The photoacoustic signal linearity as a function of agent concentrations was tested with a non-scattering and non-absorbing agar-phantom (1). SWNT-ICG-RGD particles were embedded 2–3 mm deep in the agar phantom. The photoacoustic signal produced by the particles was closely correlated with the particle concentration (R2 = 0.983).

Comparison between plain RGD-PEG-SWNTs and ICG-enhanced SWNT-ICG-RGD was performed after incubation of the nanoparticles with cultured U87MG cells (expressing αvβ3 integrin) for 2 h. Cells were collected and embedded in a clear agarose phantom. PAI showed that cells exposed to SWNT-ICG-RGD were detected at concentrations 20 times lower than the concentrations of cells exposed to plain RGD-PEG-SWNTs (P < 0.0001), which was consistent with the optical absorbance of SWNT-ICG-RGD being ~20 times higher than plain RGD-PEG-SWNTs (1, 12).

Animal Studies

Rodents

[PubMed]

Nanoparticle sensitivity in mice was tested after subcutaneous injection of SWNT-ICG-RAD (instead of SWNT-ICG-RGD) mixed with matrigel into the lower back of mice (n = 3) (1). SWNT-ICG-RAD had similar optical spectrum as SWNT-ICG-RGD. SWNT-ICG-RAD produced significant photoacoustic contrast, while matrigel alone did not. There was a linear correlation between the SWNT-ICG-RAD concentration and the corresponding photoacoustic signal (R2 = 0.97). SWNT-ICG-RAD at 170 pmol generated a photoacoustic signal equivalent to that of the tissue background (i.e., signal/background ratio = 1).

PAI of tumors was performed after tail vein injection of either SWNT-ICG-RGD (targeted) or SWNT-ICG-RAD (untargeted control) to mouse bearing U87MG tumor xenografts (n = 4 mice/group). Mice injected with SWNT-ICG-RGD showed significantly higher photoacoustic signal in the tumor compared with the control group injected with SWNT-ICG-RAD (P < 0.001). At 2 h after injection, the photoacoustic signal in the tumor was >100% higher for mice injected with SWNT-ICG-RGD than for mice injected with SWNT-ICG-RAD (1). No blocking studies were carried out.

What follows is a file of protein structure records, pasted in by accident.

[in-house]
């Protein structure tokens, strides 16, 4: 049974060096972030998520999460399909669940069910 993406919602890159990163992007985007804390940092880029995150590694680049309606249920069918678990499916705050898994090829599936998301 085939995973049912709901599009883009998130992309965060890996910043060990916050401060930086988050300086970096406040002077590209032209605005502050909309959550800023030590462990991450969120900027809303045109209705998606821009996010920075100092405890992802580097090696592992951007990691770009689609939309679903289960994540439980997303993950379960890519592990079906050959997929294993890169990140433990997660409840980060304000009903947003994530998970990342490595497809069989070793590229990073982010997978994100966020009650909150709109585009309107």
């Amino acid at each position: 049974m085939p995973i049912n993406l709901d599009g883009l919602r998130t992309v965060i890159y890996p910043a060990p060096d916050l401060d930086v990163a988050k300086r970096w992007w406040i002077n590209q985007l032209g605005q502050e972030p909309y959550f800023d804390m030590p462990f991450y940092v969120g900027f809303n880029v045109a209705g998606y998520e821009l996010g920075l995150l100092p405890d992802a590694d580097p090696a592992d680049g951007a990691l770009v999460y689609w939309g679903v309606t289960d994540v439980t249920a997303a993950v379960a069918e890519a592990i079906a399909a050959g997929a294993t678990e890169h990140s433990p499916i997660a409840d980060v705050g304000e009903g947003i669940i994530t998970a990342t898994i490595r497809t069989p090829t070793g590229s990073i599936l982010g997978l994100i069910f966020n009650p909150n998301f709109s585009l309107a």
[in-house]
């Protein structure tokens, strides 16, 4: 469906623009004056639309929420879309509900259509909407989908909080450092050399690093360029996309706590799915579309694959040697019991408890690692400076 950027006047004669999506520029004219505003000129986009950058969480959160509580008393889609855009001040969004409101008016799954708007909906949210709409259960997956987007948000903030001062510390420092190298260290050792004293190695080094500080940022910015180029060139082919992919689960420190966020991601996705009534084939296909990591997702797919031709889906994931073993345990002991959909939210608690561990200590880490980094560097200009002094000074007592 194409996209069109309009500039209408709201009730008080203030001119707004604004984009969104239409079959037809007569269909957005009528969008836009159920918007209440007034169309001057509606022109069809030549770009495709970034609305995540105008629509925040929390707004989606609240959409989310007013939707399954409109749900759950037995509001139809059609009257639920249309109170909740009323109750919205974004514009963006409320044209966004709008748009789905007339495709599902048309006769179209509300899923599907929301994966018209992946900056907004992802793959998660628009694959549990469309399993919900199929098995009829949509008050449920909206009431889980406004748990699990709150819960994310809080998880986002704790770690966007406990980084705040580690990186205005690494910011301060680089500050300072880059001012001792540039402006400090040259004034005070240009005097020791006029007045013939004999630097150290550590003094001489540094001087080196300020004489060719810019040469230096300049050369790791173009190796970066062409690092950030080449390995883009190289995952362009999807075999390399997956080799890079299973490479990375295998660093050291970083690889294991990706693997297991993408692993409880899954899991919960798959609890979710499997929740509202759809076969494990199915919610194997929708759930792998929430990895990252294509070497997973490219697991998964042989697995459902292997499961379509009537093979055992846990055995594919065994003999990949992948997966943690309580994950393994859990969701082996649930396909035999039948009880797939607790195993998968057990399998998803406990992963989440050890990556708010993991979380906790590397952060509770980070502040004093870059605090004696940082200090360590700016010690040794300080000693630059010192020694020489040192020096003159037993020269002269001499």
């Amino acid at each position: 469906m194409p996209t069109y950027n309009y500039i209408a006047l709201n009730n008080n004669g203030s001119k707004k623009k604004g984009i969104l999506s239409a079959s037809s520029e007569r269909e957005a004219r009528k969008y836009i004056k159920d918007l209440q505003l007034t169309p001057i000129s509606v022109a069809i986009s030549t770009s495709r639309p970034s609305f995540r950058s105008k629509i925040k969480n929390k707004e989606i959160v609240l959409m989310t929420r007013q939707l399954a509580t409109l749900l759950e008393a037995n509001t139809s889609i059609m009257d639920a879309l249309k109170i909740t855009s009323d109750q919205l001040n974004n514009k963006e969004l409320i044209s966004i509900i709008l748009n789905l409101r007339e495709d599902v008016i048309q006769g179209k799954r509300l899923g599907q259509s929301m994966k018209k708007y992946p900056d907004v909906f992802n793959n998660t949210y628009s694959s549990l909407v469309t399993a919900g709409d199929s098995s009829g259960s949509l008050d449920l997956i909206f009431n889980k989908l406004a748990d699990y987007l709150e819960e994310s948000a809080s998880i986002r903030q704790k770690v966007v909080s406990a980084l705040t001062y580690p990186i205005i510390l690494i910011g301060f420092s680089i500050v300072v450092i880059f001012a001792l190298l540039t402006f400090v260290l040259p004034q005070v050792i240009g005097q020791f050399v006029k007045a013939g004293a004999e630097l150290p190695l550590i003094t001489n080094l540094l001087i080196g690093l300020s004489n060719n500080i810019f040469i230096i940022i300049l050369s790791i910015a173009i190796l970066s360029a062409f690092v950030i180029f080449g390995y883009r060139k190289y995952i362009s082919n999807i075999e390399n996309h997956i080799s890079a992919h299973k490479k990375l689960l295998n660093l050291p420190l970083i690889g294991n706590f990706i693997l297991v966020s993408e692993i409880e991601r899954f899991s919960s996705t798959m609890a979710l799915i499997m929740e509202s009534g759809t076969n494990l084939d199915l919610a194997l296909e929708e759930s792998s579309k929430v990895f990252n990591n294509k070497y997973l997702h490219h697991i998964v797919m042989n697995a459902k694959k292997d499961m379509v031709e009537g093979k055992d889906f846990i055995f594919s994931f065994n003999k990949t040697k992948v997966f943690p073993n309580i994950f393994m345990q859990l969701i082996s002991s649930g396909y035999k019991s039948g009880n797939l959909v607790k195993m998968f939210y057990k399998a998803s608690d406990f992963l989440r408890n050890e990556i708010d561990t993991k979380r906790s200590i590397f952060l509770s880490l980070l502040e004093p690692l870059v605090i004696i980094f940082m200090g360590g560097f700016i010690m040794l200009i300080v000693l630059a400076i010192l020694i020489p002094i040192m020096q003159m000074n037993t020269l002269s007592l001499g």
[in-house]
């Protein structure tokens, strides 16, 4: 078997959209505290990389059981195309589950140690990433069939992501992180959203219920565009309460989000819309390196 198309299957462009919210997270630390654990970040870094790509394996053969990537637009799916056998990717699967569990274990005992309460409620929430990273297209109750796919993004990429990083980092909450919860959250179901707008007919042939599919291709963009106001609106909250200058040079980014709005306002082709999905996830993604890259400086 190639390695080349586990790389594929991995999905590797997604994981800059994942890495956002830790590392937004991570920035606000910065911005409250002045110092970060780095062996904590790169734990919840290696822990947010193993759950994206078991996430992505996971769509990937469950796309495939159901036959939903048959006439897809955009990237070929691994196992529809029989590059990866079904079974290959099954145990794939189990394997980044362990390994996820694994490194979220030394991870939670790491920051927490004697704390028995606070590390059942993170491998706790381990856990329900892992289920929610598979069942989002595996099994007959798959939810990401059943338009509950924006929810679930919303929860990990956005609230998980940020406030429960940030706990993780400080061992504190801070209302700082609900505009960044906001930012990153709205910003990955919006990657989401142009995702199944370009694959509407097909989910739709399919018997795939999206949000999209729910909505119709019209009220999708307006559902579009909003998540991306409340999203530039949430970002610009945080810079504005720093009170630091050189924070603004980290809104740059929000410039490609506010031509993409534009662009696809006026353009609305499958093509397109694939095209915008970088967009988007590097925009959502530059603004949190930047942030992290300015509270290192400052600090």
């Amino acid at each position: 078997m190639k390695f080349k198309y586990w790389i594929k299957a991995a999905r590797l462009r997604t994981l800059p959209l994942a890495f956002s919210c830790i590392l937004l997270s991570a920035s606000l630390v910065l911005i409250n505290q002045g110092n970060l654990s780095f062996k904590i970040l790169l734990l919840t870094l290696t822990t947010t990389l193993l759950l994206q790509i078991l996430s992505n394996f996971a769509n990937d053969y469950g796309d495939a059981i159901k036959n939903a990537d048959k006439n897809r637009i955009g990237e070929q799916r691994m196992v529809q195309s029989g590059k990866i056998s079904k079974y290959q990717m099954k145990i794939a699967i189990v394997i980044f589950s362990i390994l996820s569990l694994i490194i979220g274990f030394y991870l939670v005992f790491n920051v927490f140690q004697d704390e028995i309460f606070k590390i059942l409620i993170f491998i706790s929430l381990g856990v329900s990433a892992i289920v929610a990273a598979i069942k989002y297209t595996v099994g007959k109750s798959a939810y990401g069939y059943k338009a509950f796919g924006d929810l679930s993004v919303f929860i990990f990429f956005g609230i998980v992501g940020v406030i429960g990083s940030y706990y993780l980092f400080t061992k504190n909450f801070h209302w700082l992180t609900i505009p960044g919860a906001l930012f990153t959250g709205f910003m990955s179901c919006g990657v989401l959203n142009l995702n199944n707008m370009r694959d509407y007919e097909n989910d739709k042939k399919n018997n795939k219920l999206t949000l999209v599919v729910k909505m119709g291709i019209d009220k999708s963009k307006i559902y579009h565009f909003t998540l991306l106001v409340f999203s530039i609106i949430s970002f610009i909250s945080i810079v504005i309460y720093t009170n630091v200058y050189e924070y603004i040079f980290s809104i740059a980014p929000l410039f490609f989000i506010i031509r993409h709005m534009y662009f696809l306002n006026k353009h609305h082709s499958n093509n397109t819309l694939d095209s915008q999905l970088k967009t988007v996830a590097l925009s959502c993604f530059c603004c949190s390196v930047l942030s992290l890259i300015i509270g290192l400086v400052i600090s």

Other Non-Primate Mammals

[PubMed]

No references are currently available.

Non-Human Primates

[PubMed]

No references are currently available.

Human Studies

[PubMed]

No references are currently available.

References

1.
de la Zerda A., Liu Z., Bodapati S., Teed R., Vaithilingam S., Khuri-Yakub B.T., Chen X., Dai H., Gambhir S.S. Ultrahigh sensitivity carbon nanotube agents for photoacoustic molecular imaging in living mice. Nano Lett. 2010;10(6):2168–72. [PMC free article: PMC2893026] [PubMed: 20499887]
2.
Yang X., Stein E.W., Ashkenazi S., Wang L.V. Nanoparticles for photoacoustic imaging. Wiley Interdiscip Rev Nanomed Nanobiotechnol. 2009;1(4):360–8. [PubMed: 20049803]